Highlights of the great room are the chartreuse tufted ottoman, the Boucle weave jute rug, the 19th-century gold gilt bergeres chairs flanking an art deco glass side table, the cherry French farm table with white matte porcelain lamps and the Amanda Tally artwork above the table.

St. Romain designed the great room with entertaining in mind, but the furnishings provide comfort and ease for every day use, she said.
Beyond the great room, the bright, white kitchen blends casual white subway tile with soft gold accents.

Designer Maria Barcelona encourages those touring the house to notice the barstools, which provide one of the subtle “gold moments” and show that even interior designers need to be resourceful. When the barstools arrived in the wrong color, Barcelona didn’t have time to return them and considered painting them the intended muted gold. But then she found metallic duct tape and decided to give it a try. She was so pleased with the look she left it for the tour.

“Sometimes you have to go with the flow, and that was a great fix,” she said.

Barcelona hopes visitors to the house will be able to pick up several ideas for their own homes, like the custom-fitted tablecloth. “It’s such a great idea for a family gathering when you are trying to keep a tablecloth from hanging down,” she said.

Each designer chose an artist to feature, so original artwork accents each room. One of the more unique pieces is a work of painted metal suspended between two pieces of acrylic by Michelle Y Williams. It hangs on the wall between the kitchen and breakfast room.

Extending from the kitchen, a porch overlooks a wooded view, and the space does double duty as another dining area and relaxing/entertaining space. Sylvia Berger of Berger Home and Georgian Furnishings wanted the space to be inviting enough just to grab a bite and take in the view, she said.

Berger also designed the master bedroom, which features a soft blue and gray color scheme. Berger consciously left one set of windows without drapery to let the outdoor greenery complement the room. “I wanted this room to be a luxurious area,” Berger said. “I kept it simple, classic and subtle.”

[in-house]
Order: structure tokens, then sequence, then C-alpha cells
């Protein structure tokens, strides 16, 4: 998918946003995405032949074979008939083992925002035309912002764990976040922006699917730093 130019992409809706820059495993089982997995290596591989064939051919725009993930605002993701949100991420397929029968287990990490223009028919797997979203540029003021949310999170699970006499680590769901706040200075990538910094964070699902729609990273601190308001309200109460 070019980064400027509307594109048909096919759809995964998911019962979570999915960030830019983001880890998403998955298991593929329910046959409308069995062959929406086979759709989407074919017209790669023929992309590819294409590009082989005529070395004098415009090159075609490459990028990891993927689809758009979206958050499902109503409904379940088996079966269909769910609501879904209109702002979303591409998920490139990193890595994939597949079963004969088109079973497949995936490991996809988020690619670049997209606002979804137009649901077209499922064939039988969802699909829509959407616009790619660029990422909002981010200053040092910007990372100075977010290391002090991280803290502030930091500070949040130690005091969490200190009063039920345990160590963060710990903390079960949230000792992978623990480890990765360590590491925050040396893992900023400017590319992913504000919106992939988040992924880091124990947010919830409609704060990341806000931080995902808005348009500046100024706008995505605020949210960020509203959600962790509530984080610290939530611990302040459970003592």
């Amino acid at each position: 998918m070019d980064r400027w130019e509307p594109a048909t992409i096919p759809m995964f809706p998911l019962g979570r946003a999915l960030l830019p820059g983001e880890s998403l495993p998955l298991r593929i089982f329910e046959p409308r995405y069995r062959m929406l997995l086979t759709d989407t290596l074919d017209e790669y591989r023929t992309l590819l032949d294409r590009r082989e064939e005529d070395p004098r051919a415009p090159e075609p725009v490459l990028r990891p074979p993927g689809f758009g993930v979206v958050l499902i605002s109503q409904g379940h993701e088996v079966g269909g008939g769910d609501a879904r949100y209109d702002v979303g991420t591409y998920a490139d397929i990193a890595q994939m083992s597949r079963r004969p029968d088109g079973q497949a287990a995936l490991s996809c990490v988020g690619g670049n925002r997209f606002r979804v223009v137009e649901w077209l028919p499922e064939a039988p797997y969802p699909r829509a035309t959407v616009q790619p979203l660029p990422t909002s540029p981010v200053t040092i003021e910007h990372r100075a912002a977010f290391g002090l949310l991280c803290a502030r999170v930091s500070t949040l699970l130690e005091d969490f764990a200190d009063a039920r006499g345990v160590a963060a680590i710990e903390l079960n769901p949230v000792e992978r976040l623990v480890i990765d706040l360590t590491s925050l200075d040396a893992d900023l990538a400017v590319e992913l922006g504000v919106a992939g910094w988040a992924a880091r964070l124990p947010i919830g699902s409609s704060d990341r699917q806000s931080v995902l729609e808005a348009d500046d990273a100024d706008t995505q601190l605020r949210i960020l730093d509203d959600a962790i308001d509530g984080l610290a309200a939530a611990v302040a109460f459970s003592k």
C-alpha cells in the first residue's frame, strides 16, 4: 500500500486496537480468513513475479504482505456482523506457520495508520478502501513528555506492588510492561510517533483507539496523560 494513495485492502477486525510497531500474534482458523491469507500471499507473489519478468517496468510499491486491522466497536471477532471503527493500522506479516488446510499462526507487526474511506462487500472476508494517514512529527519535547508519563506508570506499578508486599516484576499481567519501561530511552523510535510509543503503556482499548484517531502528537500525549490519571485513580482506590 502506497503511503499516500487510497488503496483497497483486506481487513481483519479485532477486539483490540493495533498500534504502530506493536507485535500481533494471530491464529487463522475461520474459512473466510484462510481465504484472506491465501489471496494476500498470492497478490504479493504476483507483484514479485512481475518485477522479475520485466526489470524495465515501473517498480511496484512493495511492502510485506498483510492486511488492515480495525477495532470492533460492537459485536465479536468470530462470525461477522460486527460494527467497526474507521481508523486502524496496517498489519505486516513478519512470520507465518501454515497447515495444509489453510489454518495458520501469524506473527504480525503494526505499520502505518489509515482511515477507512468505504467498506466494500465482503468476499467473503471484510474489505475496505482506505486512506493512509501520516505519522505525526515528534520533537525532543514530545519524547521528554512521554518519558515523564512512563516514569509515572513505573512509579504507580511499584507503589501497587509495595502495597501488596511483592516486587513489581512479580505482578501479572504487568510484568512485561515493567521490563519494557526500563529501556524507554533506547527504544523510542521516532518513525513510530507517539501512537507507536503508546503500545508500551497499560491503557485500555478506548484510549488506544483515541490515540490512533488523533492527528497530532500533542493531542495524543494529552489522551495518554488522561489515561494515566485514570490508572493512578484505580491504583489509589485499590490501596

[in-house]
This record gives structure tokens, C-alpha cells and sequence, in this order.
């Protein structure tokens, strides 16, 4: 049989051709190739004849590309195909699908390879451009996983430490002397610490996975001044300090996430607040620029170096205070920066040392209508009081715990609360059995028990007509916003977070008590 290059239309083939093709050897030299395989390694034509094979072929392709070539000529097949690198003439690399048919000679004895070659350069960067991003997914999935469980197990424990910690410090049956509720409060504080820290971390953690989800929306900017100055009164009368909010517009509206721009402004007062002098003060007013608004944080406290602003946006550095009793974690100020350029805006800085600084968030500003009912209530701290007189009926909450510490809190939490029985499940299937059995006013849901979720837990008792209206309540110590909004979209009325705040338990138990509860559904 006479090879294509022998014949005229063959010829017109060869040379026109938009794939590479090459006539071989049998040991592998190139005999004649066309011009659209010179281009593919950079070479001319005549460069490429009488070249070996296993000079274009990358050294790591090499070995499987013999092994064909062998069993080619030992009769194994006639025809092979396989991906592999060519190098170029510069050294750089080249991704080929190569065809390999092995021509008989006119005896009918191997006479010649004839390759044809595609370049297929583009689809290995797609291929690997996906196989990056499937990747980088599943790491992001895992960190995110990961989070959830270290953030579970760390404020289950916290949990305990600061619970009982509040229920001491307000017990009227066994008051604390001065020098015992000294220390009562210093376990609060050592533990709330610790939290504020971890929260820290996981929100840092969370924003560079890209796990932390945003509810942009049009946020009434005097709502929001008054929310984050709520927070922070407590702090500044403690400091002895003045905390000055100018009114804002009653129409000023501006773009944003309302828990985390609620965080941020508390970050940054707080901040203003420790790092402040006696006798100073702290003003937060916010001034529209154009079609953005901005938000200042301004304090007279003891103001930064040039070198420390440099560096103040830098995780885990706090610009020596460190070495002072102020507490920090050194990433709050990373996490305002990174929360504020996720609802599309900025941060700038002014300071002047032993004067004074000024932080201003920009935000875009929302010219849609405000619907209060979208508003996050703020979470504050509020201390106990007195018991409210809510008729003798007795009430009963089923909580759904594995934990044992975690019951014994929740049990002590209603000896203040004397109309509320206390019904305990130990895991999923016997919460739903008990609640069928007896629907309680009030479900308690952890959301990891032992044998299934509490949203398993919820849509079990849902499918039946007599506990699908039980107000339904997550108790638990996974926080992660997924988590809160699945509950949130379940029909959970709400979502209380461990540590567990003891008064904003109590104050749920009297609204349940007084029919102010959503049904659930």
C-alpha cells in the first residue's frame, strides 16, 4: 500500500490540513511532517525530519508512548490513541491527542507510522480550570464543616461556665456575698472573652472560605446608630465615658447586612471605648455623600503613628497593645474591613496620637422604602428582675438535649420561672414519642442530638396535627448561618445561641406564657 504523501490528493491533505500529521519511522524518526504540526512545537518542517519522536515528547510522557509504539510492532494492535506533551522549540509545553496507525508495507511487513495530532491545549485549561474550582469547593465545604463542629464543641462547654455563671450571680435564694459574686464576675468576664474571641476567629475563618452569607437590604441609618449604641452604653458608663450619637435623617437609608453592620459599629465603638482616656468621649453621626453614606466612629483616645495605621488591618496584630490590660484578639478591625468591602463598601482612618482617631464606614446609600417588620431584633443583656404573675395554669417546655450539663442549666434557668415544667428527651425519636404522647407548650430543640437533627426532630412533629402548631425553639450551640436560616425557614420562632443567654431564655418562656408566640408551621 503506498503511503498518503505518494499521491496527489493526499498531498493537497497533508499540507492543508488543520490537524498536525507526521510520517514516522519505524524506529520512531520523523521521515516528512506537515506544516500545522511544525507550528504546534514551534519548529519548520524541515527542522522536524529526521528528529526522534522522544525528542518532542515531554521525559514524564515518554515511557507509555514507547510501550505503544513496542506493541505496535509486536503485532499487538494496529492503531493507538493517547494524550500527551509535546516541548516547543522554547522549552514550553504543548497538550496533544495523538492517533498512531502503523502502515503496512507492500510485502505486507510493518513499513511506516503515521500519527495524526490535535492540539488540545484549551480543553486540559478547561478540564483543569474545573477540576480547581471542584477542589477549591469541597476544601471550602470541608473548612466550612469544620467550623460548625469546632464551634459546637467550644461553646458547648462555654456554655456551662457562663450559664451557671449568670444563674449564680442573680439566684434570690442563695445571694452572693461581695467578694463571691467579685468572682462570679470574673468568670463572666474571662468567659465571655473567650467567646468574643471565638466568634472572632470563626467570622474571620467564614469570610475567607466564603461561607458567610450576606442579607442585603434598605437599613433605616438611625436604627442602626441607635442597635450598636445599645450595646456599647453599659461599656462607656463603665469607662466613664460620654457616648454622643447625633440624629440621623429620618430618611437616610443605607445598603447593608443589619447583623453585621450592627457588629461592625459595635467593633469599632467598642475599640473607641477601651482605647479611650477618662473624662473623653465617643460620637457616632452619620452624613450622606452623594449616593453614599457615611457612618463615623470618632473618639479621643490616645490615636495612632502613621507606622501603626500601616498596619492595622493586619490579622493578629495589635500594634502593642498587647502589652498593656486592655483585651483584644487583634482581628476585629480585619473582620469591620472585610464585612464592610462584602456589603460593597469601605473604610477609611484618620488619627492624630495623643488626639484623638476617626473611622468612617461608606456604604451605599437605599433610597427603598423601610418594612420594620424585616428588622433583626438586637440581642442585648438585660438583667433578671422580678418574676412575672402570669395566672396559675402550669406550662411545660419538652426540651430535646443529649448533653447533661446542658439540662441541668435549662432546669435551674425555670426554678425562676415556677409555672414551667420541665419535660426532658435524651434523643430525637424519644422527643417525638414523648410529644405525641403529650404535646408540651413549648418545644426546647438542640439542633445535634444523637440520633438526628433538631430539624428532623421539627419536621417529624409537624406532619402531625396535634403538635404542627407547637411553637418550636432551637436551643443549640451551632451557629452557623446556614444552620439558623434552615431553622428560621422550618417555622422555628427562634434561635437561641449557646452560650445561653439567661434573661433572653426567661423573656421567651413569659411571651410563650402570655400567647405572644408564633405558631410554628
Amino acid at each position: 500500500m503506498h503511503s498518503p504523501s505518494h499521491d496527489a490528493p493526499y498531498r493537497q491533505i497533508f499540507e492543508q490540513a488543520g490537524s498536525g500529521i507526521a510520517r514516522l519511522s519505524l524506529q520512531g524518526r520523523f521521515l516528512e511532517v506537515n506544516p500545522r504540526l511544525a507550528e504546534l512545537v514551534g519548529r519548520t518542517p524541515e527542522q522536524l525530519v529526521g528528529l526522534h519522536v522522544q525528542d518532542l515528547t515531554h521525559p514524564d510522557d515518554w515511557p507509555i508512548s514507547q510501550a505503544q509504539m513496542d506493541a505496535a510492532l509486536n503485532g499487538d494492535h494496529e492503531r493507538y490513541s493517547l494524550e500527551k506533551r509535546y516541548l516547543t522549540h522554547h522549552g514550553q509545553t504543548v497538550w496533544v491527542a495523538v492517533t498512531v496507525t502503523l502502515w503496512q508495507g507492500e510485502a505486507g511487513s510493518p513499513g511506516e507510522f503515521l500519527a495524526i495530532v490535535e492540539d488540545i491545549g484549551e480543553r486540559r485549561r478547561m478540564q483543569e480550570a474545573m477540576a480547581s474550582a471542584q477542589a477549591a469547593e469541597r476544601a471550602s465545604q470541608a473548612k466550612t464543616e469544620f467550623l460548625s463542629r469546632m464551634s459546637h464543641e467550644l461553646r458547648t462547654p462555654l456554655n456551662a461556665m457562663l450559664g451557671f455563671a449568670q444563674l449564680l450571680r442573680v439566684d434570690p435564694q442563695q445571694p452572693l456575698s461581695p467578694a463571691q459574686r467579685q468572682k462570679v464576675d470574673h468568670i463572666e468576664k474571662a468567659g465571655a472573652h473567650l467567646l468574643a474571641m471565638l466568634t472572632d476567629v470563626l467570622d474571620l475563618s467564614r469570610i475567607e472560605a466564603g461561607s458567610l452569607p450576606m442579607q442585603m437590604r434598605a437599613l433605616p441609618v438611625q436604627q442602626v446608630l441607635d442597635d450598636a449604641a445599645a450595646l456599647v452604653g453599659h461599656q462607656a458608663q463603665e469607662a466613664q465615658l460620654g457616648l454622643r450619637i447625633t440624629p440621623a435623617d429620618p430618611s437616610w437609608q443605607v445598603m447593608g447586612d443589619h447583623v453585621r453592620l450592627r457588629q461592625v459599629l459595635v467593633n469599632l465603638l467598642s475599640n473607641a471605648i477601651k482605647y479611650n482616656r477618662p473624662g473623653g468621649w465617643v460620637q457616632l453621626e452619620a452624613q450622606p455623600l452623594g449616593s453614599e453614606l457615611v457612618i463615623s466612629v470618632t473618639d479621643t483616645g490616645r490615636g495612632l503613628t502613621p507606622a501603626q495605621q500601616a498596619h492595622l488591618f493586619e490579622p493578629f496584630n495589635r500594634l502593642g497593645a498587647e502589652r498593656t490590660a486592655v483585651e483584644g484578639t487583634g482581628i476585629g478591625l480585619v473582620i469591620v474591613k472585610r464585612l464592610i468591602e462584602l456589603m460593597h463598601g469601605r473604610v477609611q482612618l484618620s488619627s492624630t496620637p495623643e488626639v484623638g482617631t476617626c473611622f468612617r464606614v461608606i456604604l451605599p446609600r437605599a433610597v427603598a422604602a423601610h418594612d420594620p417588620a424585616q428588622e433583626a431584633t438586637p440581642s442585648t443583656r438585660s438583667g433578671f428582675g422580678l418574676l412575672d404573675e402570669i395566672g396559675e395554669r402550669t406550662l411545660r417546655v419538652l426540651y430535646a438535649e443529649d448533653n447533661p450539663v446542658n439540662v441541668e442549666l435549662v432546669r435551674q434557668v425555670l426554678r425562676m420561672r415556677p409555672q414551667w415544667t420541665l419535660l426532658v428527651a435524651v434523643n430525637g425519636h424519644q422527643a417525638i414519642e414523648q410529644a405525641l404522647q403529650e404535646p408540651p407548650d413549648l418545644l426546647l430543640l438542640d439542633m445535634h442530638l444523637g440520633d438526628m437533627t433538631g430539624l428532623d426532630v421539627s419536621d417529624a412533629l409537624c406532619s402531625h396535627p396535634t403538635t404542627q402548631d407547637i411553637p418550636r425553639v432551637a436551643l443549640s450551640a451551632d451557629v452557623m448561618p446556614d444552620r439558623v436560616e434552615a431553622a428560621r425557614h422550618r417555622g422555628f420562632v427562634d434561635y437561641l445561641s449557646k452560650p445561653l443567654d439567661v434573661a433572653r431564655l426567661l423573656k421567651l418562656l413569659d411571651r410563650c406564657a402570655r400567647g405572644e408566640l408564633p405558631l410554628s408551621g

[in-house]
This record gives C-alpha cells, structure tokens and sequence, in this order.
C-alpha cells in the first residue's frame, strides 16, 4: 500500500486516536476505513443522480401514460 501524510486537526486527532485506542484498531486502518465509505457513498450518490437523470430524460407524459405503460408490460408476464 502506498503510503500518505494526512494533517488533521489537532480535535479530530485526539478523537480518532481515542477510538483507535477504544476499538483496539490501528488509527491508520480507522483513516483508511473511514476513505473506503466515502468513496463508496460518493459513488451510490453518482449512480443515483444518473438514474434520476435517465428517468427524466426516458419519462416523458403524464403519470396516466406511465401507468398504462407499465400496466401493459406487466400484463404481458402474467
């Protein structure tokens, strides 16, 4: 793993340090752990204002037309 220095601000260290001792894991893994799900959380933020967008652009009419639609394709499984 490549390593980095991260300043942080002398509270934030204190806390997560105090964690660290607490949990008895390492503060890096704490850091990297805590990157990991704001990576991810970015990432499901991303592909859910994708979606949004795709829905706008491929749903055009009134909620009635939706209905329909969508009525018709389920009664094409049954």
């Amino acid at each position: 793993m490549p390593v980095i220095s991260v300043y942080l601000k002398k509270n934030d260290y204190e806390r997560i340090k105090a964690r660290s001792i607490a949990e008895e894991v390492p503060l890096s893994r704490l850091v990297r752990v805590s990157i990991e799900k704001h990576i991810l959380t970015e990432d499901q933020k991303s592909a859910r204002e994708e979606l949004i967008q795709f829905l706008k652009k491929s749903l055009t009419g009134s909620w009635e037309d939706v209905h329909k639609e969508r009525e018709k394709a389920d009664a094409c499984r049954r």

A massive closet follows the master bath, and the laundry room also connects to the master bedroom.

Upstairs, in addition to the guest room and bathroom, are two children’s bedrooms connected by a Jack-and-Jill bathroom.

The girl’s room is whimsical without being juvenile, with playful features such as a coat rack serving as a place to hang flip-flops or a beach bag. Amy Freese of Doerr Furniture designed that room, along with the upstairs hallway.

The boy’s room by Becky Gherty of Pottery Barn Kids is crisp and streamlined and includes a fun nook for studying, reading or just hanging out.

Whealdon said one of her favorite aspects of the house is its smart technology. “You can control everything with your phone,” she said. Ryan Williams with LOOP Audio Video Security provided the tech features.

Don Wise of Master Closet: Louisiana Custom Closets and Finishings & Installations and Kristin Mahoney of Majestic Interior Specialties also contributed to the project.

Tickets to the showhouse are $25 at www.501auctions.com/jlgcshowhouse.

The house is not ADA compliant, and visitors will need to walk up several flights of stairs as the house is raised. In order to protect the hardwood floors, visitors will be asked to remove high-heeled shoes when inside. Strollers are not allowed in the house.

All proceeds will go toward Junior League of Greater Covington’s programs, which include the annual Project Prom, Project Homecoming and Girls’ Health Day, in addition to supporting its signature project, the Children’s Museum of St.Tammany.

The organization also will collect items for flood victims during the showhouse tours. Learn more about the Junior League at www.jlgc.net.